View Full Version : Modern Combatives

Glenn E. Meyer
September 10, 2008, 09:59 AM
To restart the topic in an informative sense - there is a trend for H2H training that is not sport or intensive style oriented. It is not oriented for long drawn out fights but to escape, free yourself, and/or disable an opponent so that you can extract yourself from a bad situation. It is not based on cliches like kick him in the nuts (as in many circumstances, the physics of the situation precludes that).

A good example is


This not an ad for them, I do know the outfit well but have no interested in whether they make a buck.

If you read the description, you will see what I was talking about in the closed thread. Other outfits offer such and IMHO they give a solid base that is probably better for practical usage than classic martial arts.

Given that such techniques have worked, one would think it would be realistic for folks to know such. They have worked for men and women.

It is also the case that you may not have to get your gun out or have to be in a work environment that precludes carrying a firearm. It is also defensible that a person does NOT want to carry a gun. That is their choice and easy to posture about on a gun list.

At the last NTI, I went to - we were explicitly thrown into a good many situations where you did not have a firearm - no Green Lantern's power ring for you.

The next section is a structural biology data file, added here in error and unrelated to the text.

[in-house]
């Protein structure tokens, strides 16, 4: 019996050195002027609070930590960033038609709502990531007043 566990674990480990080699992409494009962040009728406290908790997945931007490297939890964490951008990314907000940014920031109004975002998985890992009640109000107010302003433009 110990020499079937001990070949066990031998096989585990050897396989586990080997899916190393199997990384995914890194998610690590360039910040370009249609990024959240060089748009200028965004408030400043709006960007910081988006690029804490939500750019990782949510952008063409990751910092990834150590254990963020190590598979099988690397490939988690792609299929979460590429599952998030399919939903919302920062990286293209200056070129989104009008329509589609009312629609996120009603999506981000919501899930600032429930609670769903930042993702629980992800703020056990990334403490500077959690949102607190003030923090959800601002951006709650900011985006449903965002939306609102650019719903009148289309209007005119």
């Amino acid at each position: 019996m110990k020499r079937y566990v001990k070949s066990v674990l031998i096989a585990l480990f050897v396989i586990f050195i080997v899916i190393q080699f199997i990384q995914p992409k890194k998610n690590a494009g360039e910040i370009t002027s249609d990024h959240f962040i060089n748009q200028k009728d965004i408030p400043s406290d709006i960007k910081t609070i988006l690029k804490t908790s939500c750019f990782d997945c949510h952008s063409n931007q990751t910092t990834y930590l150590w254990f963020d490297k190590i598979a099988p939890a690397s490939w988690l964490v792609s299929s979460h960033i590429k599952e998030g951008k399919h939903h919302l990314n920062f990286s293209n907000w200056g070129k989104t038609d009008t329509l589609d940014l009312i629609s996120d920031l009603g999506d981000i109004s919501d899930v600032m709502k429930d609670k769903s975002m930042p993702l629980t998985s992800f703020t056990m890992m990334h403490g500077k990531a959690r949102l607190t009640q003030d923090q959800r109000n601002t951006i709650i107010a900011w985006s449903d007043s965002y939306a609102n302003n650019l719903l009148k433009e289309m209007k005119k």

If you take such classes, you also realize that a disarm is a scary thing to do but it can be done if you know how. Is it better to know how? What do you think?

September 10, 2008, 10:07 AM
Yup....even the military is serious about combatives. I have been tasked by the boss to get some of our people to be certified as instructors

September 10, 2008, 10:42 AM
Ive takin martial arts since I was 5 (im currently 21). Akido, Kendo, Iaido, Kobudo, Ho Shin Sool, Tae Kwon Do, Kickboxing, you name it... I can tell you now that I would most definitely not want to have a gun in my face, unless it was about half a foot away (in which case my chances of survival go from nil to slim)...

But I also believe that the mindset of being trained in self defense as well as the reflexes and physical improvements you get when taking martial arts classes cannot be beat... Self defense is all about being prepared, and that 5% chance I have of saving my life from 2 armed gunman is much better than that 0% chance I have without taking classes... Life is never fair, but why not try and improve the odds? The point is that there are so many benefits from taking such classes that anyone with the time and money would be wise to take some... Just stay away from competition styled classes and stick with true self defense...